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Publication numberUS4339505 A
Publication typeGrant
Application numberUS 06/124,111
Publication dateJul 13, 1982
Filing dateFeb 25, 1980
Priority dateFeb 25, 1980
Also published asCA1158044A1, DE3170365D1, EP0034895A2, EP0034895A3, EP0034895B1
Publication number06124111, 124111, US 4339505 A, US 4339505A, US-A-4339505, US4339505 A, US4339505A
InventorsFrank J. Ragas, Ralph L. Minnis, Gerson E. Beauchamp
Original AssigneeDesoto, Inc.
Export CitationBiBTeX, EndNote, RefMan
External Links: USPTO, USPTO Assignment, Espacenet
Electrographic coatings containing acrylamide copolymers
US 4339505 A
Abstract
Electrically conductive paper is coated with an insulating coating to provide improved electrographic properties using a solvent-soluble copolymer comprising from 5% to 40% of copolymerized acrylamide or a monoethylenic derivative thereof. The coating is preferably pigmented with calcium carbonate, and the presence of the copolymerized acrylamide allows an increase in the pigment to binder ratio into the range of from 2:1 to 6:1.
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Claims(11)
What is claimed is:
1. Electrically conductive paper coated with an insulating coating comprising a solvent-soluble copolymer of monoethylenically unsaturated monomers comprising from 5% to 40% of copolymerized acrylamide or a monoethylenic derivative thereof.
2. Conductive paper as recited in claim 1 in which said copolymer comprises from 5% to 40% of copolymerized acrylamide.
3. Conductive paper as recited in claim 1 in which said insulating coating is pigmented.
4. Conductive paper as recited in claim 3 in which said pigment is calcium carbonate.
5. Conductive paper as recited in each of claims 3 and 4 in which said pigment is present in a pigment to binder ratio of from 2:1 to 6:1.
6. Conductive paper as recited in claim 5 in which said copolymer comprises from 7% to 30% of copolymerized acrylamide.
7. Conductive paper as recited in claim 6 in which the copolymer further comprises copolymerized C1 -C8 alkanol esters of acrylic and methacrylic acids.
8. Conductive paper as recited in claim 7 in which said copolymer contains at least about 30% of copolymerized methyl methacrylate.
9. Conductive paper as recited in claim 7 in which said copolymer also contains from 3-20% of copolymerized hydroxy functional monoethylenic monomer.
10. Conductive paper as recited in claim 9 in which said hydroxy functional monomer is 2-hydroxyethyl methacrylate.
11. Conductive paper as recited in claim 1 in which said copolymer is formed by solution copolymerization of said monoethylenically unsaturated monomers.
Description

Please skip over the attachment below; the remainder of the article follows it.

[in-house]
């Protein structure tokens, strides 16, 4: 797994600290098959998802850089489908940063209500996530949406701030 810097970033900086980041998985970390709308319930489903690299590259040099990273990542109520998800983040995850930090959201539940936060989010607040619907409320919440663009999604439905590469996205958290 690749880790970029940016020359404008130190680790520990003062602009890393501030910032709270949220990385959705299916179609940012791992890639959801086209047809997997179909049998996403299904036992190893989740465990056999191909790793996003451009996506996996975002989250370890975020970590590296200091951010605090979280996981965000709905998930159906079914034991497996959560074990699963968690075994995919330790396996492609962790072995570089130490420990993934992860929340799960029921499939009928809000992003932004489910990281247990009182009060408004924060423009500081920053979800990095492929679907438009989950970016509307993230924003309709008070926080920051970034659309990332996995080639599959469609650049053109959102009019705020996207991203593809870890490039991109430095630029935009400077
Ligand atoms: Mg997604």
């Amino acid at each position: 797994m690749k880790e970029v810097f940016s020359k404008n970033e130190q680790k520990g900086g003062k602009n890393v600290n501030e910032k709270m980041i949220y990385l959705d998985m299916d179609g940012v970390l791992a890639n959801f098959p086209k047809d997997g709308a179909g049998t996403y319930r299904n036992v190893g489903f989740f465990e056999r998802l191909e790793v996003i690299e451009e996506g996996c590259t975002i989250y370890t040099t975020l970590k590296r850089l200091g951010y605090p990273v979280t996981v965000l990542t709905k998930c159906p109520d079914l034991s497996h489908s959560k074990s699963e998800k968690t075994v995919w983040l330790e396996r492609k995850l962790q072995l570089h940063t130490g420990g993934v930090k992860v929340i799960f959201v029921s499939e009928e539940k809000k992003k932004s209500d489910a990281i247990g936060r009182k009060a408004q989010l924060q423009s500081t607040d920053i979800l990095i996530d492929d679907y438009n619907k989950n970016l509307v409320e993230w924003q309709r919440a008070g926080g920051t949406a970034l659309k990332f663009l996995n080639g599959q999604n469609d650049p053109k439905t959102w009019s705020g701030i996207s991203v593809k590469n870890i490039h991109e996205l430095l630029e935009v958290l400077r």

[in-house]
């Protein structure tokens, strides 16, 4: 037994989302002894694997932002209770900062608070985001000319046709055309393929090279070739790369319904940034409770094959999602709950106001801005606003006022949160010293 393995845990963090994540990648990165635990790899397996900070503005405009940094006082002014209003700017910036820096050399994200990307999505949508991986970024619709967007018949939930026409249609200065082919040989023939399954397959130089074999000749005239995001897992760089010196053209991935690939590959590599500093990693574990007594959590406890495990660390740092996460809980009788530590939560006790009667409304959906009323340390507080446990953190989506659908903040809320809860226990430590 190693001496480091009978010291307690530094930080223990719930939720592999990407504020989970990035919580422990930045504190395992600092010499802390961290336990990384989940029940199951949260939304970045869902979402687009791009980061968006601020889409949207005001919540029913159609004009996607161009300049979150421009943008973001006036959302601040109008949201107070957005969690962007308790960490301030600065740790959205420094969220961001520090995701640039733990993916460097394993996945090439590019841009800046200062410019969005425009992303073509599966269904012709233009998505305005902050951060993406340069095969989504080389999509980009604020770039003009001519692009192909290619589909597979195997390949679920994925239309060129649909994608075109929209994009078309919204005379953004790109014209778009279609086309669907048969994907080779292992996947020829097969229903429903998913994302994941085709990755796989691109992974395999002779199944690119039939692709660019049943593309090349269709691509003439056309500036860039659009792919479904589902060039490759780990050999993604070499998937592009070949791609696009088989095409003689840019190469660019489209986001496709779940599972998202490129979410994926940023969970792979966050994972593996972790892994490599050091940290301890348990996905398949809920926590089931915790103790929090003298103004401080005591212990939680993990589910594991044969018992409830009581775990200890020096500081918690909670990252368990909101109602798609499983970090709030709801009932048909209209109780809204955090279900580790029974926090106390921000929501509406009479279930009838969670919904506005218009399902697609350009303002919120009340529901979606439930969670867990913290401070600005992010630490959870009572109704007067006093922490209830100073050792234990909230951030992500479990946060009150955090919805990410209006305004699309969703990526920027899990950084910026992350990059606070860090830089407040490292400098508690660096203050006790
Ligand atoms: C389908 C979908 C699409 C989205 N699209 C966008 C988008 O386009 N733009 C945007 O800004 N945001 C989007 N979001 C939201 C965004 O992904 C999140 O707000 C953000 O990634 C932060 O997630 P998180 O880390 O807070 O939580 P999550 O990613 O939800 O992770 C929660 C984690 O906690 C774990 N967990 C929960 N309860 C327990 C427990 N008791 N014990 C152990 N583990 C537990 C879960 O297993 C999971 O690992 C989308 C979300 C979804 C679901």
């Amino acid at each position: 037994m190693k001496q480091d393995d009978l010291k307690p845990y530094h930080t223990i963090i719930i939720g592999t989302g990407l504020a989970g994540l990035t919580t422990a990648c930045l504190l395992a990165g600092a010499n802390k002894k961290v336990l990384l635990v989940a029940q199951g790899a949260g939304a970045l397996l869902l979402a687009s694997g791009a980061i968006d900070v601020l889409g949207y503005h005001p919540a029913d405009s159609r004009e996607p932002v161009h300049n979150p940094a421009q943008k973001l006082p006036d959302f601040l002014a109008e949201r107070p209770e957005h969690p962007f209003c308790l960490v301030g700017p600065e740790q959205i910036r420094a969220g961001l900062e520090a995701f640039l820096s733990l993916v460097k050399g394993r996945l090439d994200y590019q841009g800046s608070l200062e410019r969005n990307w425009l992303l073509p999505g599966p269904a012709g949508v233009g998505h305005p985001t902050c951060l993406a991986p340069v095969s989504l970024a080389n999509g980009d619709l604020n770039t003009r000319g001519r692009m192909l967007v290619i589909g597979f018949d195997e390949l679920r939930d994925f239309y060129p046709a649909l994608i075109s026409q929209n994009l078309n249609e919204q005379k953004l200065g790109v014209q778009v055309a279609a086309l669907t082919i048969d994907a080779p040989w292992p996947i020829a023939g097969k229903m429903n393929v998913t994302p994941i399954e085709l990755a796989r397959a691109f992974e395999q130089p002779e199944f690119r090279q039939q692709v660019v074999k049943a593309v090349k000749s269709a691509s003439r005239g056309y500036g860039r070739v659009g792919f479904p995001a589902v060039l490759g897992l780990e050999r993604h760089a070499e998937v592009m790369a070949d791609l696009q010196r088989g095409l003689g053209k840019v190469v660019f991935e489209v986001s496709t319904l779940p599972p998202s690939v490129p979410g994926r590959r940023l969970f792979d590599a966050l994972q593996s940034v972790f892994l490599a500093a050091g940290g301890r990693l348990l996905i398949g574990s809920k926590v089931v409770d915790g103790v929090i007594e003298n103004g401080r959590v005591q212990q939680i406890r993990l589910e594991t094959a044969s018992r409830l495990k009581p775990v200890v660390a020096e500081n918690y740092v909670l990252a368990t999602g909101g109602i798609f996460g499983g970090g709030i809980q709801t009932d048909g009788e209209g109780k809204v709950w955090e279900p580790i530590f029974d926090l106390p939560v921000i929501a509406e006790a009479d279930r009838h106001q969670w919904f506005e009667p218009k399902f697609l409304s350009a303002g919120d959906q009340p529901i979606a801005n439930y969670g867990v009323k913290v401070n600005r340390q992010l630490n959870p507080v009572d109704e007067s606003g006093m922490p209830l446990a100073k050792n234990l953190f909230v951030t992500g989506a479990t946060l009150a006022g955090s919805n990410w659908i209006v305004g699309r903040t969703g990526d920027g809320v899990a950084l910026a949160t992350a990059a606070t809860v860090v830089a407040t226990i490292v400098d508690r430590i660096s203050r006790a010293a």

DESCRIPTION

1. Technical Field

This invention relates to insulating coatings which are applied to conductive substrates to accept and hold an electrostatic charge as part of an electrostatic reprographic system.

2. Background Art

The application of insulating coatings to conductive substrates to produce coated sheets useful in electrographic printing processes is well known. In the known process, a paper which has been impregnated to render it electrically conductive is coated on one surface with an insulating resin which contains a proportion of inexpensive pigment, such as calcium carbonate, to provide an attractive surface coating which will hold an electrostatic charge. The coated paper is then passed over a charging electrode which applies an electrostatic charge to the coated surface in a pattern, and the coating is expected to receive as high a charge as possible and to hold this charge so that toner will be picked up only in the charged pattern.

The existing electrographic coatings are inadequate because: 1- they do not accept and hold as high a level of charge as is desired; 2- they tend to pick up a background charge; and 3- they cannot usefully contain as high a proportion of pigment as is desired.

DISCLOSURE OF INVENTION

In accordance with this invention, the polymer used to provide the insulating coating is a copolymer of monoethylenically unsaturated monomers containing from 5% to 40%, based on the total weight of the copolymer, of acrylamide or, less desirably, a derivative of acrylamide. The inclusion of the acrylamide component into the copolymer increases the capacity of an applied coating to accept and hold a charge, to minimize background charge, and to usefully accept the presence of a larger proportion of pigment.

The use of larger amounts of pigment, especially calcium carbonate, is important because the cost of the coating decreases and the attractive appearance and hand increases as the pigment to binder ratio increases. One can view this achievement from different standpoints. If we use polyvinyl butyral as the polymer in the insulating coating, which represents a conventional approach, then the coating may practicably contain calcium carbonate at a pigment to binder ratio as high as about 1.3:1. Using a copolymer containing 10% acrylamide, we have been able to practicably employ a ratio as high as about 4:1, and when the acrylamide content is raised to 30%, then the pigment to binder ratio can be further increased to about 6:1. We prefer to use from 7% to 30% acrylamide, and a pigment to binder ratio of from 2:1 to 6:1.